By Jade Mardirosian
Baylor’s Institute for Oral History has been awarded the Texas Historical Commission’s 2011 Award of Excellence in Preserving History.
The institute records historically significant stories from individuals, which are then transcribed and preserved. The institute works on a wide range of topics including World War II and personal stories of faith journeys during the time of widespread lynching in America. The institute also holds workshops in oral history techniques.
“We have been doing this for 40 years and have more than 5,000 interviews now,” Lois Myers, associate director of the institute, said. “The biggest majority of the interviews are a project we call religion and culture. Under that big umbrella are interviews on the church and civil rights, women in ministry, Catholics and the Vatican. That’s really Baylor’s unique contribution in the overall field of oral history. We are leaders in the national Oral History Association.”
Elinor Mazé, senior editor at the institute, describes the significance in preserving history first-hand from eyewitnesses.
“[Oral history] is sometimes called history from the ground up and that implies that ordinary people like us are the people through whom history is lived, created,” Mazé said. “History that is written is of dates and treaties and so on, but that doesn’t tell the story of life as you know it. People say it’s history of the ordinary person, but what you learn when you do this is that there are no ordinary people. Everyone has some part of an extraordinary story to tell.”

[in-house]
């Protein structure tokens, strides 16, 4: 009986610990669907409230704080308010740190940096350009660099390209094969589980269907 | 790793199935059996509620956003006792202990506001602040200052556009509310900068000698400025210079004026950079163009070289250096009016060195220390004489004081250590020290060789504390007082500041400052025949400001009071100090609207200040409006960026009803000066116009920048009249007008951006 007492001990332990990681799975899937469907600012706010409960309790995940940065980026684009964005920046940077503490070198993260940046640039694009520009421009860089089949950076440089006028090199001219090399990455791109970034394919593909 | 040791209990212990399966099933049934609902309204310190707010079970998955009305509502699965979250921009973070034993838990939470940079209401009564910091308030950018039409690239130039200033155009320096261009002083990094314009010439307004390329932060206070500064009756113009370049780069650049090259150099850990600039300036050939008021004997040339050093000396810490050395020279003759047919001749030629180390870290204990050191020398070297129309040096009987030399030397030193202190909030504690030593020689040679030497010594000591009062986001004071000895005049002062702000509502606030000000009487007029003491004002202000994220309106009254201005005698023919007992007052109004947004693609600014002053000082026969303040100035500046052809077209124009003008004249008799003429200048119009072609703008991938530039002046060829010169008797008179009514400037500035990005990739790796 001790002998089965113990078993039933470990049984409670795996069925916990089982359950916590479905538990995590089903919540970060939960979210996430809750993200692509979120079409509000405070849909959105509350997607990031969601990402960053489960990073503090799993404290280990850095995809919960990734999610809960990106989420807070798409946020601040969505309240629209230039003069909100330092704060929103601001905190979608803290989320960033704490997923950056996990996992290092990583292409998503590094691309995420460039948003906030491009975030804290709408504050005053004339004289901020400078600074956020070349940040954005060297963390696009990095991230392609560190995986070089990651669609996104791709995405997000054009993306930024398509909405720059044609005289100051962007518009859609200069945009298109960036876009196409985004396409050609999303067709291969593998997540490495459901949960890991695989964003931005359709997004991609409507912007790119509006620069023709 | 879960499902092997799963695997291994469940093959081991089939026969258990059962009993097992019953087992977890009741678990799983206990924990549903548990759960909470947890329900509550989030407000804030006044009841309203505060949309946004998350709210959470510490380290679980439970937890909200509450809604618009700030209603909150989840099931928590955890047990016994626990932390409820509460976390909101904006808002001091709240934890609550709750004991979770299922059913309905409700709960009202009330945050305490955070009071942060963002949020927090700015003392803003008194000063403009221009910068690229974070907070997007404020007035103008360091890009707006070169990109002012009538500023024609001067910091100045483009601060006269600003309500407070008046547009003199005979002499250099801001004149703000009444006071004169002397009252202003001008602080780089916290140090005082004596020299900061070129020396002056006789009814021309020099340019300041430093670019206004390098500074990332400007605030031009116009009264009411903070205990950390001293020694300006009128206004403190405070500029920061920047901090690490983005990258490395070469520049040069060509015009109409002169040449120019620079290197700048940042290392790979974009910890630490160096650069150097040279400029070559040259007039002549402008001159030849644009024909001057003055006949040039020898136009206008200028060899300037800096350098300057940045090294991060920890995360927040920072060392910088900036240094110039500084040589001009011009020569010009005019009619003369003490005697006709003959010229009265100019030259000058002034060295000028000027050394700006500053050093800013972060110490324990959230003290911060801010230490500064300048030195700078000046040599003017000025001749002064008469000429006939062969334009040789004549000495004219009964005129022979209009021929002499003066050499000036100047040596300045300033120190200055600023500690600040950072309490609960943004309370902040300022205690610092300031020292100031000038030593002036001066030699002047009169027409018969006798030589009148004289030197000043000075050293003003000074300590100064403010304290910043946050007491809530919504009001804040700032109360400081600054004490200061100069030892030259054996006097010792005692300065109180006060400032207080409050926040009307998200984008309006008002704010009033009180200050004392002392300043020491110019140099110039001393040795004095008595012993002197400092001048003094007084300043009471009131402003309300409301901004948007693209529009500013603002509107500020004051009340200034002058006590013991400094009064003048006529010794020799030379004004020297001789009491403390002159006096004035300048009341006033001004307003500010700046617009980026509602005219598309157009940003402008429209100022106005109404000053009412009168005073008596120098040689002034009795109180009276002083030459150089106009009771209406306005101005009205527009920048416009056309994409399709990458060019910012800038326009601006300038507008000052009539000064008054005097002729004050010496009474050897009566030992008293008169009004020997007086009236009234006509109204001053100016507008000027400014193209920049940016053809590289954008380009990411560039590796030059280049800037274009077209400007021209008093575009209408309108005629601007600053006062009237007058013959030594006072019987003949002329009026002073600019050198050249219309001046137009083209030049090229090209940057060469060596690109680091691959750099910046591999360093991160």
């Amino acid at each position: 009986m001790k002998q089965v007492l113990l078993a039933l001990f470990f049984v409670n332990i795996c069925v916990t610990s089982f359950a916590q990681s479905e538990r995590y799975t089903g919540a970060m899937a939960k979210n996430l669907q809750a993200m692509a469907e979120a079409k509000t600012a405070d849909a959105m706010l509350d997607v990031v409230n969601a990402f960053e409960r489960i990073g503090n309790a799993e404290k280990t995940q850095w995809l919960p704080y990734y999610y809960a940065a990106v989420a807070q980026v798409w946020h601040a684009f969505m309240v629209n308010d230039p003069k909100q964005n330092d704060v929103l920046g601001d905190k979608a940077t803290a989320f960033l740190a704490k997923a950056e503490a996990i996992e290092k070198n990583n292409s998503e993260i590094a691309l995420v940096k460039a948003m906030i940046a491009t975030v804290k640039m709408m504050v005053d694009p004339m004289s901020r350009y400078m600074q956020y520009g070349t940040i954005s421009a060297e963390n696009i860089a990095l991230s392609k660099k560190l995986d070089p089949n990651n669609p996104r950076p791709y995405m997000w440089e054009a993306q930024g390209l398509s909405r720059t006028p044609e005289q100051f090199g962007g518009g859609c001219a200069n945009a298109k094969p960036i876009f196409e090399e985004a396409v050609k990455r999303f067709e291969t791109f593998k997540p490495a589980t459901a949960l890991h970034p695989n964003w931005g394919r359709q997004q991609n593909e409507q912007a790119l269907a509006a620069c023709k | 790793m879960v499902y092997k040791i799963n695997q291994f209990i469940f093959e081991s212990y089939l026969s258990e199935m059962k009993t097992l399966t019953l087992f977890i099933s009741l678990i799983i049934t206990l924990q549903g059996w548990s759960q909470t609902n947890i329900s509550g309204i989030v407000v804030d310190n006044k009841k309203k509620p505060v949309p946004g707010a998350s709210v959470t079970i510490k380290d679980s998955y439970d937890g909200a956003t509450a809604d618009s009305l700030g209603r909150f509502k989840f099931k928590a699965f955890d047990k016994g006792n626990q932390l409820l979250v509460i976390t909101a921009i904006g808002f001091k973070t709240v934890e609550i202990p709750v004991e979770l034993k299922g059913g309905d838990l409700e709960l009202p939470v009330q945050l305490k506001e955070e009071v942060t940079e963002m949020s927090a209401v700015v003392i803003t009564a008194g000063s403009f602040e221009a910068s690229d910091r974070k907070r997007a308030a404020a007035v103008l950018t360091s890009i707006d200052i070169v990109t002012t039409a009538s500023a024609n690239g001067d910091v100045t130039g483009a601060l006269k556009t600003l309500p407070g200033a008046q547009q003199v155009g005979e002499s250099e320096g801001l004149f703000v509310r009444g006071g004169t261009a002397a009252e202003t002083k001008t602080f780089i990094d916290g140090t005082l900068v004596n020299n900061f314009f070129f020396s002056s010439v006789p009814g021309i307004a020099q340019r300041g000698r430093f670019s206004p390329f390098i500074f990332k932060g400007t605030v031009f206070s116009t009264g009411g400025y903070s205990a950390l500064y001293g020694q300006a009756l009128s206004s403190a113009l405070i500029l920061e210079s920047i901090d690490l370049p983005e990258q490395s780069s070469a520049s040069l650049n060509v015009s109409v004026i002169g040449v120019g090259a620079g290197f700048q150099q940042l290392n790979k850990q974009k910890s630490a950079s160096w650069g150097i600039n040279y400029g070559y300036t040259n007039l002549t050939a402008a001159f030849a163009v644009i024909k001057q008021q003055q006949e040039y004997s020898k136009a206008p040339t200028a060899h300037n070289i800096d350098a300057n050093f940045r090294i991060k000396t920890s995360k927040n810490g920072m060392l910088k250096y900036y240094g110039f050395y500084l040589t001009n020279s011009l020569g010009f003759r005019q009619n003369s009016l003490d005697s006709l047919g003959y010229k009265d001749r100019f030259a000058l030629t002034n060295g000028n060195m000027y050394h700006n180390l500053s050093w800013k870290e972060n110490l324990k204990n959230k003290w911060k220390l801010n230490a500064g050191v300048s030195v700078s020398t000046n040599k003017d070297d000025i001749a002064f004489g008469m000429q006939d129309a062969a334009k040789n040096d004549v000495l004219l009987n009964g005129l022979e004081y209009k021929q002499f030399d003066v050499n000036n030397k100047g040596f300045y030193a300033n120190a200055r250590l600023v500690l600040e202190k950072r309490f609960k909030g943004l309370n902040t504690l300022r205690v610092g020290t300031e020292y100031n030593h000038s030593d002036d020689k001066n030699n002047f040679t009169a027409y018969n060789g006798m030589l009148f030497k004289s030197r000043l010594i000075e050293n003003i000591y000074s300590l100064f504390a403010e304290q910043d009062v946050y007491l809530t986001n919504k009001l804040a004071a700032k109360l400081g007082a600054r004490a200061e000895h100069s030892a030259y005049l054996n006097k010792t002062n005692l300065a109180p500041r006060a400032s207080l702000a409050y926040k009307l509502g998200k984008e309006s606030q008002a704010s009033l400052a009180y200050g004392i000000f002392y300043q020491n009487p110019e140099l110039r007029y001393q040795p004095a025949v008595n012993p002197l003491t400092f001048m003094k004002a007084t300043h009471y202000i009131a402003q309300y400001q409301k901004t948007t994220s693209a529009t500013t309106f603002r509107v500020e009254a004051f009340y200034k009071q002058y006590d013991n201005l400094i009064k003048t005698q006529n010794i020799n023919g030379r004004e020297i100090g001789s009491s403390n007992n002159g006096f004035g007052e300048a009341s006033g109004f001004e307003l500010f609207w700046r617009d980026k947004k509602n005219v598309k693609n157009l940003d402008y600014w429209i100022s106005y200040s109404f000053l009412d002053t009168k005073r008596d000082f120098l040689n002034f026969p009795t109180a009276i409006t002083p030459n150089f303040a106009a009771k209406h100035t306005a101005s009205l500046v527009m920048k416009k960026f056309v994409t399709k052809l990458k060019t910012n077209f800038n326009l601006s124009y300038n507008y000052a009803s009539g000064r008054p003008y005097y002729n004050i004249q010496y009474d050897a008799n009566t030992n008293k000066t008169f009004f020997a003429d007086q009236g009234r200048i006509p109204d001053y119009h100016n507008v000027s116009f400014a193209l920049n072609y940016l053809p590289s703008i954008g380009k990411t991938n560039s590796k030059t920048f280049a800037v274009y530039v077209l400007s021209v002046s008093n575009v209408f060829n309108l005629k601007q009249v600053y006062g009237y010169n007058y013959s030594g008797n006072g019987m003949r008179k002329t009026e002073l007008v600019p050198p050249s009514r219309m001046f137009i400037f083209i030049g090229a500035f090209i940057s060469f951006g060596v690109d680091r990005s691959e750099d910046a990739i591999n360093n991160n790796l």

William McWhorter, coordinator for military sites and oral history program for the Texas Historical Commission, nominated Baylor’s Institute for Oral History.
According to the Texas Historical Commission, the award honors an individual, organization or project that has significantly contributed to the understanding or preservation of Texas history. It recognizes achievements in preservation planning, historic site identification, preservation of significant archival or artifact collections or research that leads to a greater understanding of state or local history.
“We want to make sure we are doing significant work in our home state, so it is nice to be recognized for that,” Dr. Stephen Sloan, director of the institute, said. “What we do is work with other people to tell their stories in a way that is useful to others. The stories we gather are going to live here forever.”
Transcripts of interviews are deposited into The Texas Collection, a special collections library on campus. A PDF version is also uploaded to Baylor’s Web-based digital library portal, allowing researchers the opportunity to access the materials.
Myers said oral history shows more than what is usually portrayed to readers through other methods.
“It complicates history with these individual experiences and we are less able to stereotype people,” Myers said. “We are particularly interested in getting the oral history of those people who aren’t leaving a record, who are what we call historically invisible. To include their story complicates the picture and then also makes it closer to what real people experience through time.”